elementary, my dear watson

YESTERDAY, I RECOUNTED to a friend the story of how I once tried opium, but by accident. No one ever believes me when I tell this story. They like to think that a person knows exactly what drugs they take and when, and how, and their provenance, but in my case, it really just happened. I was a senior in college then, and had just returned from a study abroad program in Europe to Washington, which is where I was studying journalism. I had gone to call on my friend Seán who was renting an apartment up on O Street, across from a boisterous gay nightclub. There were many quarrels outside the nightclub, and at night we could hear lovers fighting in the alleyways. There was pure torment down there. It was interesting to walk through that neighborhood if you were not gay, because you might notice some old man looking at you a little too long while he took his dog out for a walk. A funny little district.

Seán lived up on the third floor. He was one of these drug people, people who knew of and experimented with drugs. I was never a drug person per se, but, for whatever reason, I have always had one or two of these characters floating around nearby, hovering in the near distance, the kind of cat who will lecture authoritatively on the effects of indica versus sativa. Even in high school, I had another friend, Beaver, who used to roar up in his car and whisk me away to some field on the edge of town where he would set up his howitzer-like water pipe and implore me to try it. My college friend Seán was one of these experimenters and lifestyle artists, but he also was and is in his bones an Irish intellectual. His walls were lined with the books of Joyce and Yeats. Whether sober or not, he could engage you at the highest levels on the political conditions in Ireland and the history of Ireland. Seán also had a habit of attracting strange characters, like me I suppose. After my time in Europe, I had taken to walking around with a “Learn to Speak Danish” cassette and could be seen strolling up and down the avenues of Washington repeating back Danish phrases out loud. Many of his other friends though were of another sordid sort and I didn’t even know their real names. These kids only had nicknames. One was called Scooby.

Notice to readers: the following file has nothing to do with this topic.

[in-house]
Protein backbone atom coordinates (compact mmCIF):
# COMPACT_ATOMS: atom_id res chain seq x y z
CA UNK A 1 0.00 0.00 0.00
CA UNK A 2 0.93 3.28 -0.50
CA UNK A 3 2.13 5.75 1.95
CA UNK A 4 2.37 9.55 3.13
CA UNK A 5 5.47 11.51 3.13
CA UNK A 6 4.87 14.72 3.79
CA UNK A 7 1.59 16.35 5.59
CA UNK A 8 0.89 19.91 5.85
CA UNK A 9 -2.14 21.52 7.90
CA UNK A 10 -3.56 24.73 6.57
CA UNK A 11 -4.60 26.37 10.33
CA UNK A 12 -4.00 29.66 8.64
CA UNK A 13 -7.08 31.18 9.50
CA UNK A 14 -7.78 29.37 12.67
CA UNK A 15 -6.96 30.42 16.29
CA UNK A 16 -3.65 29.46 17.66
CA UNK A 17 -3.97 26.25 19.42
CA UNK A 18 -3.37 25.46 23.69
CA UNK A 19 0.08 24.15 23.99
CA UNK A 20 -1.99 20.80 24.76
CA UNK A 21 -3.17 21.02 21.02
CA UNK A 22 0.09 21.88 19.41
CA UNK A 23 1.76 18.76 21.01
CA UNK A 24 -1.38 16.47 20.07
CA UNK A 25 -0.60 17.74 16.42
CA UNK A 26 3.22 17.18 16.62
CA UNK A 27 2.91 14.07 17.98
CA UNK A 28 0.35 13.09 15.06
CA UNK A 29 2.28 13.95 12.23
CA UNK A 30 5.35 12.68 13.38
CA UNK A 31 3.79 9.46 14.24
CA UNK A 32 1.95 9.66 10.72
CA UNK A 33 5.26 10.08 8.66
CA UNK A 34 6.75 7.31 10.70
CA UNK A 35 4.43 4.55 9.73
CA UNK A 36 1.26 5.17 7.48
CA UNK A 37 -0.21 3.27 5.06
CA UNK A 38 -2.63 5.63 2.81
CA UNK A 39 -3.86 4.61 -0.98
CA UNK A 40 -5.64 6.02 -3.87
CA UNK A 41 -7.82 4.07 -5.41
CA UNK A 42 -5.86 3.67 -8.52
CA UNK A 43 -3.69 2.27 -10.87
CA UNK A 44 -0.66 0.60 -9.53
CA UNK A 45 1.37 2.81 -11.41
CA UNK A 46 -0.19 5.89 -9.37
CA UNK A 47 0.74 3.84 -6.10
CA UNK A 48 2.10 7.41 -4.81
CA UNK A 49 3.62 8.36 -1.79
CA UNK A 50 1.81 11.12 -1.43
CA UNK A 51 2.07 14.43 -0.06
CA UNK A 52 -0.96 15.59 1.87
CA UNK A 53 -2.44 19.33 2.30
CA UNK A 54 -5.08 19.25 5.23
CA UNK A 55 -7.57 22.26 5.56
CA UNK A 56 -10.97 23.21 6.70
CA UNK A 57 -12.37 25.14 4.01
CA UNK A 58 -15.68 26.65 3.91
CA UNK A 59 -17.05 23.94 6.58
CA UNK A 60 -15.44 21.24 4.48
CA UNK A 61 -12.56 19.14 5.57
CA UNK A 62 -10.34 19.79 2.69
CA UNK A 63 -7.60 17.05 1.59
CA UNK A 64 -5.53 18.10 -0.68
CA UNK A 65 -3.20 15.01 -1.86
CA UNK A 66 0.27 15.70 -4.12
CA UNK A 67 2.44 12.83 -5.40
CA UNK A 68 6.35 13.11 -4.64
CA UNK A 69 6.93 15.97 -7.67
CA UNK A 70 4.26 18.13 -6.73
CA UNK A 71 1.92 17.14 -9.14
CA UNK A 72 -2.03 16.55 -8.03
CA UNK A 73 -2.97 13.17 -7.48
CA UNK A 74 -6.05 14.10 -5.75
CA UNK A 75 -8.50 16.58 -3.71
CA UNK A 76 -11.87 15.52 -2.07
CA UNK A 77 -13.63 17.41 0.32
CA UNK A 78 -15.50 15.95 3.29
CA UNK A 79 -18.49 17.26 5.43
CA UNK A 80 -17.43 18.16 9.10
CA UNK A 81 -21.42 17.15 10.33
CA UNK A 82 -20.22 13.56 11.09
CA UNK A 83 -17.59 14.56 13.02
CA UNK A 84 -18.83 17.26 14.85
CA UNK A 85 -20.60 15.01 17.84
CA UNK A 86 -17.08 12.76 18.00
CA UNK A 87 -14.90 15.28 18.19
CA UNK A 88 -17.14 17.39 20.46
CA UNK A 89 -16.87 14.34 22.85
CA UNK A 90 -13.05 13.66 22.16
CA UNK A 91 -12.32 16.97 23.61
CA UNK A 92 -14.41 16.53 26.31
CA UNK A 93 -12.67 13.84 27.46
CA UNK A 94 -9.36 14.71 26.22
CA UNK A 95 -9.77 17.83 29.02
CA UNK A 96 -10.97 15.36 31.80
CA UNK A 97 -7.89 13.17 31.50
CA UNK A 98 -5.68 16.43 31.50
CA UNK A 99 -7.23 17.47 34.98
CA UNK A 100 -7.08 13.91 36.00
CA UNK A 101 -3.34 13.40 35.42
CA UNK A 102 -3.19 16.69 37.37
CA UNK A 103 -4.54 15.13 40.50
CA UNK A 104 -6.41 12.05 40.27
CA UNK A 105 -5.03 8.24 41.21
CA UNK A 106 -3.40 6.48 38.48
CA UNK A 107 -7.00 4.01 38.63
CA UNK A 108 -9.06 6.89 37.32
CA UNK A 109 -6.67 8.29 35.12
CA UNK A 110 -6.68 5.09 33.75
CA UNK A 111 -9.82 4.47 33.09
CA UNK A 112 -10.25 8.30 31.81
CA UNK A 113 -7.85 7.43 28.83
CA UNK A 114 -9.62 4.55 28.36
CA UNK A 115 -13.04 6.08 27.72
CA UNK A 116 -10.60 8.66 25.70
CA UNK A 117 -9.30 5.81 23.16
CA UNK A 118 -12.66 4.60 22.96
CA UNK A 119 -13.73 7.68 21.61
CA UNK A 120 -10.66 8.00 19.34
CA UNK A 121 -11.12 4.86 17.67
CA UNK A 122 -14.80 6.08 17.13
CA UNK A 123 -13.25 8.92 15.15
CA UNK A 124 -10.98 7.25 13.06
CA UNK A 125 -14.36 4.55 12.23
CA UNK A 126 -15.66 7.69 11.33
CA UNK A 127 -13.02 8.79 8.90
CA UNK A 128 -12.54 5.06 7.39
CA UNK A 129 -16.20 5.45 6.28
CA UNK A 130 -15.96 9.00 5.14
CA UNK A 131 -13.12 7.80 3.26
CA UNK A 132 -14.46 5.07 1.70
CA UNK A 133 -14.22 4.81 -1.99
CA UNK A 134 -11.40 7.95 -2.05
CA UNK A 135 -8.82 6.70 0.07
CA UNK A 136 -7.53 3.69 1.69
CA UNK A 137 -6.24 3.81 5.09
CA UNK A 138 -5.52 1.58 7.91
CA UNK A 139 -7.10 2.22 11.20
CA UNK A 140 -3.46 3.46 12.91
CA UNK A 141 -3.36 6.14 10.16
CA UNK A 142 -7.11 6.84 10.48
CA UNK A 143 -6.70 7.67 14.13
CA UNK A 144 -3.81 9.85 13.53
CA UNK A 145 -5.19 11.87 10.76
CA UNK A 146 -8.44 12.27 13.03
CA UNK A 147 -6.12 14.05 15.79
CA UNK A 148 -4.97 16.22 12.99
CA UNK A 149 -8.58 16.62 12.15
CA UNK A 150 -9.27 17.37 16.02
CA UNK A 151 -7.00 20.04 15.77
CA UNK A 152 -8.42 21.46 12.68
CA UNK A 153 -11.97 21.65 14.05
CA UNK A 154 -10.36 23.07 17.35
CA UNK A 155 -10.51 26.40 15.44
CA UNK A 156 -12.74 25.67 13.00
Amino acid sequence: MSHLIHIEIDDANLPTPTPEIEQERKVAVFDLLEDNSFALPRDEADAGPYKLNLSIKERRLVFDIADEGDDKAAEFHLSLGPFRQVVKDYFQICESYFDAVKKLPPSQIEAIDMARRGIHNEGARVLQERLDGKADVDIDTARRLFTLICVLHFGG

It was February then and they were watching the Olympics in Salt Lake City. This was the year that Veerpalu won the gold and Mae took home the bronze. Estonia was not at all on my radar then, even almost exactly a year to the day I would be moving into a Khrushchevka in Tallinn. The hash pipe came around the room, and Scooby handed it to me. The first thing that struck me was its odd metallic taste. But there were other factors at play. A cannabis high is different from an opium high. A cannabis high will surprise you a bit, because even if it is strong, you won’t recognize it at first, unless you are a connoisseur, a pure play drug person. You can watch skiing on TV all day long with a cannabis high, and not miss anything. This was different. I was overwhelmed by a kind of gray melancholic sleep, a complete withdrawal of desire. I was on the couch but could not move. There was a glass nearby, but I could not bear to reach for it. I tried to move my hand, but I couldn’t make it move. “Hey, this hash is strong,” I remember saying to Seán as he watched the men ski on TV. My own words sounded faraway, as if not my own. Seán looked up at me through his glasses and raised his red eyebrows with his Irish intellectual eyes twinkling and said. “It’s not hash, man. It’s opium.” Opium? The kind of opium that started wars in China in the 19th century? The kind of opium that Watson caught Sherlock Holmes smoking in an East London den? That kind of opium? Seán nodded. Then the pipe went back around the room.

In a puff of smoke, I had become one of them, the lotus-eaters, dreaming my winter blues away in peaceful apathy. It was a drug that took away not just your pain but everything else. It wasn’t my thing. I preferred psychotropics, something that might help me see things in a new and refreshing light. I believed in a psychedelic world, a world of color and permeable meaning. I am not sure how that day ended, but perhaps with me walking home, listening to my “Learn to Speak Danish” cassette and muttering to myself. Now that such experiences are decades in the past, I have to wonder what I was even doing there, how I walked into that scene, how I wound up smoking opium by accident. It seems like a lifetime ago, and my experiences are back there, in the distant past. Those kinds of characters are still floating around me though. They always are. When you are a writer, you make a habit of surrounding yourself with such people and experiences. I just didn’t know that I was a writer back then.

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